The prison term imposed on a teenage killer has been slashed and the boy could be free before the end of the year.
Last year the boy, then aged 14 and whose name is suppressed, was found guilty of the manslaughter of Arun Kumar at his Railside Dairy in Henderson in 2014.
The jury in the High Court at Auckland cleared the boy of murder and another boy of manslaughter.
Justice Graham Lang sentenced the boy to six years' jail but in a decision released today, the Court of Appeal has cut that to four-and-a-half years.
The Appeal Court also quashed the minimum sentence of three years and three months, instead leaving it up the the Parole Board to decide when the boy can be released.
"Based on our proposed sentence of four-and-a-half years' imprisonment, [the boy] would be eligible for parole after 18 months. That would be around the end of this year or early next year when [he] will be 16, or almost 16," Justices Helen Winkelmann, Forrest Miller and John Wild said in their written decision.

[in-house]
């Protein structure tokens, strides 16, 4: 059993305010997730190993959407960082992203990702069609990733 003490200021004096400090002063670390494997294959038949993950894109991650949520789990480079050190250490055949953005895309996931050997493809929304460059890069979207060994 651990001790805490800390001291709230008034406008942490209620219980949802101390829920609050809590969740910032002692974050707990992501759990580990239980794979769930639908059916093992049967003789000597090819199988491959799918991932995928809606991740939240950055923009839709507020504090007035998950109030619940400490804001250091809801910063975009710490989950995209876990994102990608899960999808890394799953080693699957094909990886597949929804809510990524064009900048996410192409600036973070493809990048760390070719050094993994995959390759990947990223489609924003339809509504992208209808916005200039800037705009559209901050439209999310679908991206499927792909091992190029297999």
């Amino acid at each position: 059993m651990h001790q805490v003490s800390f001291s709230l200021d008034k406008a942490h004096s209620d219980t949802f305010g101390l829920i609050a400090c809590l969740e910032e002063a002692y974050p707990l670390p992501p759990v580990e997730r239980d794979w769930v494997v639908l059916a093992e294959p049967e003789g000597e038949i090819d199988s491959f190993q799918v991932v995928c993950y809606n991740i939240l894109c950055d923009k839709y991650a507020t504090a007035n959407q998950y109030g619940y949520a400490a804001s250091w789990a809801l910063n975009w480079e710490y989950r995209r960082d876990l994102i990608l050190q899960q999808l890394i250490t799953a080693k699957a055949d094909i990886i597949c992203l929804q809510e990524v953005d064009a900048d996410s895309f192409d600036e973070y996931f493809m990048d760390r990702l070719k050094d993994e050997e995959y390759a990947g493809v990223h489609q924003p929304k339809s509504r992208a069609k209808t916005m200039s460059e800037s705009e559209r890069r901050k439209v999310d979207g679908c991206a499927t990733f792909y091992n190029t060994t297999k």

The reduced sentence came as the Court of Appeal agreed with the boy's lawyer, Maria Pecotic, that when he was calculating his sentence, Justice Lang didn't place enough weight on a brain injury the boy suffered.
When the boy was 8 he was hit by a taxi driving at 50 km/h and thrown 4m through the air. He suffered bruising on the brain, a fractured skull and a seizure. Justice Lang said the jury's murder acquittal took this into account.
At the time of the killing, the boy was addicted to synthetic cannabis. He was living at his mum's house, that was "frequented by drug dealers and users", according to the Appeal Court judgment.
On June 10, 2014, the boy and his accomplice entered Mr Kumar's dairy and demanded money. The boy brandished a knife.
As Mr Kumar bent down to pick up a pole on the floor, the boy stabbed him several times.
Mr Kumar then tried to push the boy outside. As the boy tried to break free he stabbed Mr Kumar in the neck, in what proved a fatal blow.
Other aspects of Ms Pecotic's appeal were rejected, including that Justice Lang didn't give the boy enough of a sentence discount for his youth and prospects of rehabilitation.
Reports presented to the court said the boy held a "hopeful attitude towards his future" and wanted to do NCEA levels one and two.